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170703 July 3, 2017


It Would Be Grand of You to Help Me
Tommy Towery
LHS '64

     I was recently asked by Cathey Carney, of the Old Huntsville magazine, if I would consider submitting a monthly article on my memories of growing up in Huntsville to include in the monthly issues. I know I am not the only classmate who has previously submitted stories to her, as I recall seeing at least one by Collins (C.E.) Wynn. I am a few months ahead, so I have time to really research the story I want to do.

    My goal is to make each story tell about something I remember from my youth in Huntsville, basically from the day I was born until the day after my graduation from Lee. In the past I have basically written from my own memories, but I have a favor to ask of you readers (especially you girls) for a story I would like to do.

    We have touched on the Grand News Stand several times in Lee’s Traveller, with some wonderful memories shared by Bobby Cochran and Rainer Klauss especially. While I would love to hear some additional tidbits from Rainer, I am really reaching out to you girls to see if any of you have any memories of the place.

    I remember there was an elevated floor in the back of the store, and that was where the bathrooms were. It was only about two or three steps up to the level, and merchandise was on shelves there also.

    When I look back, I see it in almost the same light as the comic book store in the TV comedy “The Big Bang Theory.” I remember all us kids hanging around the comic book section mostly. I also remember a lot of the temporary arsenal workers taking advantage of the “Adult” men’s magazines. I can’t remember all of them, but will look some up later, but beside the obvious “Playboy” I remember one titled “Stag.” 

    I also remember buying stamps, plastic models, and other craft items there. I think there were even a few chemicals for chemistry sets in one section. I know they sold candy and drinks near the cash register located at the front door.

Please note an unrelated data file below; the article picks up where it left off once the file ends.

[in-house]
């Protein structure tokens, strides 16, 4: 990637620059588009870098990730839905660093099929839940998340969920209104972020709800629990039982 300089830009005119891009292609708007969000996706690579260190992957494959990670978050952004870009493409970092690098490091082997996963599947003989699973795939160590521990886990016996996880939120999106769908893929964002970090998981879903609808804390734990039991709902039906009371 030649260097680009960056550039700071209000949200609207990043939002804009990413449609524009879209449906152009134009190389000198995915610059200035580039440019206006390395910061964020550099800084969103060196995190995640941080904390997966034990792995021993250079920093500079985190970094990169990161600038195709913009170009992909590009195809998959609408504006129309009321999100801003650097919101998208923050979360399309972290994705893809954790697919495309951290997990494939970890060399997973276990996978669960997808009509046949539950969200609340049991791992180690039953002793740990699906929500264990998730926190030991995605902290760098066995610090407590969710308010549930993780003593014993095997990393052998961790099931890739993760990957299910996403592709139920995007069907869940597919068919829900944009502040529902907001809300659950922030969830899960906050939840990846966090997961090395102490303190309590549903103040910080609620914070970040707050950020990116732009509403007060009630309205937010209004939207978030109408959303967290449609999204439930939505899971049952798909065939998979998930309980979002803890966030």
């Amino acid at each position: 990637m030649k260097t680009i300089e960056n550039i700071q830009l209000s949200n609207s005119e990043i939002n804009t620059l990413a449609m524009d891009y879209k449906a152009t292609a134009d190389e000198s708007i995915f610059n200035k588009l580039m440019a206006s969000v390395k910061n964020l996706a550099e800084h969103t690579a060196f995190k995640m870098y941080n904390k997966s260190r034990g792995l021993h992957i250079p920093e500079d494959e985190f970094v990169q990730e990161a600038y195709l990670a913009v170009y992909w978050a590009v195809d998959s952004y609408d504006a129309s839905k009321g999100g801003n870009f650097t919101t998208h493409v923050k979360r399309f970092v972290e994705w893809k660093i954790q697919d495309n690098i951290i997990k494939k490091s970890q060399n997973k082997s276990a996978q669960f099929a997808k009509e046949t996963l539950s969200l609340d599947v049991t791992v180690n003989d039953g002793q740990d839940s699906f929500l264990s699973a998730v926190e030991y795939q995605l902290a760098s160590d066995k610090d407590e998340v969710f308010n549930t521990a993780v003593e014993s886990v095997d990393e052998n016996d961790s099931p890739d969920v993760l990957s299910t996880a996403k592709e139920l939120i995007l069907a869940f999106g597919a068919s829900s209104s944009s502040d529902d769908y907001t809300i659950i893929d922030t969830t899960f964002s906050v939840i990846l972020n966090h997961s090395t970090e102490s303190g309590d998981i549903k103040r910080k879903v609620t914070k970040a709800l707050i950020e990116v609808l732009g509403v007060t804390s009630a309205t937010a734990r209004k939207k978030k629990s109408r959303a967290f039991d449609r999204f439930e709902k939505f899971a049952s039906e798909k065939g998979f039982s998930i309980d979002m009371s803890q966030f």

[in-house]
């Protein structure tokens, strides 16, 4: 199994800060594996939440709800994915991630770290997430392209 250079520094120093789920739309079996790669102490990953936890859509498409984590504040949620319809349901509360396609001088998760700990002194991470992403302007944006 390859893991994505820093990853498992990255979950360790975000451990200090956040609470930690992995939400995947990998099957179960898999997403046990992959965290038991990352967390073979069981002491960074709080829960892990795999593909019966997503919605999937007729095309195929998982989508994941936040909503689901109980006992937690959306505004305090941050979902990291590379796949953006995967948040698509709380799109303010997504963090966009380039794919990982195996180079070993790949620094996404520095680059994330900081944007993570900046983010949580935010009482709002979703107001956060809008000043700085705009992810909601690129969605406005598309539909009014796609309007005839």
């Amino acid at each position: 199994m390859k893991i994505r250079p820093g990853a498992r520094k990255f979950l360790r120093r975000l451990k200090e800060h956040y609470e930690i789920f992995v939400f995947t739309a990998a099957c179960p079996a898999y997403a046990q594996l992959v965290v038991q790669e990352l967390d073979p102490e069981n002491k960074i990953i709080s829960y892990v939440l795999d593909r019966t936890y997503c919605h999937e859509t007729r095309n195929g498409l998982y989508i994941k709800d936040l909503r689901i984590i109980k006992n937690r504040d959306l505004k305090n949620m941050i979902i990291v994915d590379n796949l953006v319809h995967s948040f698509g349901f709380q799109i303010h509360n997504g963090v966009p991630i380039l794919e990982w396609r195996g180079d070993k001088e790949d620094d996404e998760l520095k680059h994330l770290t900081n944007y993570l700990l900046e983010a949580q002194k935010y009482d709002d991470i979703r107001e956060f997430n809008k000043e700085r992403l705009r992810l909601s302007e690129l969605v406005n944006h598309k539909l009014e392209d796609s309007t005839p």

Do any of you, male or female, remember the names of the people who ran it? I seem to recall I always called the manager Mr. Sanders, but I don’t know if I ever knew his first name or even if my memory of his last name is correct.

    So, girls, help me out…please. Did any of you ever frequent The Grand News Stand and if so, what did you buy (or window shop) while you were there. Do you remember any teen magazines or anything else you purchased? Was there any section that was devoted to the fairer sex?

    Guys, what do you remember that I am leaving out?

    Please email me with your memories and answers. If you don’t want your name listed for credit in the story when it is finished just say so and I won’t name you.

    Thank you in advance. Please help me. 

    By the way, was the store with the sign to the right in the photo above Johnson & Mahony?

        Memphis, TN - Fourth of July is coming up. I hope all of you who travel have a safe and fun trip and that the rest of you enjoy this special holiday celebrating our freedom.

    If any classmate has sent me an original story (not a shared story from another source) and it has not been printed, please let me know and I will try to dig it up.  Thanks.

Mike Crowl's Quote Last Week
Tommy Towery
LHS '64

    (Editor's Note: I just had to look up the quote Mike wrote on his diploma that he wrote about last week. It just seemed too profound to come from a Lee High School senior. Mike told me he was going to make a contest of who could identify it the soonest, and I did before he had the chance.)

    “To be honest, to be kind - to earn a little and to spend a little less, to make upon the whole a family happier for his presence, to renounce when that shall be necessary and not be embittered, to keep a few friends, but these without capitulation — above all, on the same grim condition, to keep friends with himself — here is a task for all that a man has of fortitude and delicacy.” 

    The author of that quote is Robert Louis Stevenson from his novel "Across the Plains: Leaves from the Notebook of an Emigrant between New York and San Francisco” (1883)

    Across the Plains (published in 1892) is the middle section of Robert Louis Stevenson's three-part travel memoir which began with The Amateur Emigrant and ended with The Silverado Squatters.

    The book contains 12 chapters, each a story or essay unto itself. The title chapter is the longest, and is dividied into seven subsections. It describes Stevenson's arrival at New York as an immigrant, along with hundreds of other Europeans, and his train journey from New York to San Francisco in an immigrant train. Stevenson describes the train as having three sections: one for women and children, one for men, and one for Chinese. He notes that while the Europeans looked down on the Chinese for being dirty, in fact the Chinese carriages were the freshest and their passengers the cleanest.


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Dennis Tribble

    Thanks for the updates. You're a standup guy.


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